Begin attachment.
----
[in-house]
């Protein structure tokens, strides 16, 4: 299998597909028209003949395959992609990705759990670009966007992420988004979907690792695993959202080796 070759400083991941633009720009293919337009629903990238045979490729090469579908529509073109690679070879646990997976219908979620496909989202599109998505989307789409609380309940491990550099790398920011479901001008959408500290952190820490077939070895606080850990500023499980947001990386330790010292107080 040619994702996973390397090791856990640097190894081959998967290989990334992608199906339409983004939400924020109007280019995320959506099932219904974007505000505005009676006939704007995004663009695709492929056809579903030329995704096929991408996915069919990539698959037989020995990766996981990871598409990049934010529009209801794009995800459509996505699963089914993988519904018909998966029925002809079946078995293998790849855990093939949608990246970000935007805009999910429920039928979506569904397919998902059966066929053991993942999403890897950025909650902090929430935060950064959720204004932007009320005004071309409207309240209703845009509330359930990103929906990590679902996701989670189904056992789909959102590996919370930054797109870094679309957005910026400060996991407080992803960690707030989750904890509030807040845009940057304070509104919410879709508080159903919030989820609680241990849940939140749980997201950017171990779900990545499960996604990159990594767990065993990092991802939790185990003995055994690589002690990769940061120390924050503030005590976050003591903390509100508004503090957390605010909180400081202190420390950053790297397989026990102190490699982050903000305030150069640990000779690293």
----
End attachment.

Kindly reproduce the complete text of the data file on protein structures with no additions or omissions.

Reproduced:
[in-house]
């Protein structure tokens, strides 16, 4: 299998597909028209003949395959992609990705759990670009966007992420988004979907690792695993959202080796 070759400083991941633009720009293919337009629903990238045979490729090469579908529509073109690679070879646990997976219908979620496909989202599109998505989307789409609380309940491990550099790398920011479901001008959408500290952190820490077939070895606080850990500023499980947001990386330790010292107080 040619994702996973390397090791856990640097190894081959998967290989990334992608199906339409983004939400924020109007280019995320959506099932219904974007505000505005009676006939704007995004663009695709492929056809579903030329995704096929991408996915069919990539698959037989020995990766996981990871598409990049934010529009209801794009995800459509996505699963089914993988519904018909998966029925002809079946078995293998790849855990093939949608990246970000935007805009999910429920039928979506569904397919998902059966066929053991993942999403890897950025909650902090929430935060950064959720204004932007009320005004071309409207309240209703845009509330359930990103929906990590679902996701989670189904056992789909959102590996919370930054797109870094679309957005910026400060996991407080992803960690707030989750904890509030807040845009940057304070509104919410879709508080159903919030989820609680241990849940939140749980997201950017171990779900990545499960996604990159990594767990065993990092991802939790185990003995055994690589002690990769940061120390924050503030005590976050003591903390509100508004503090957390605010909180400081202190420390950053790297397989026990102190490699982050903000305030150069640990000779690293």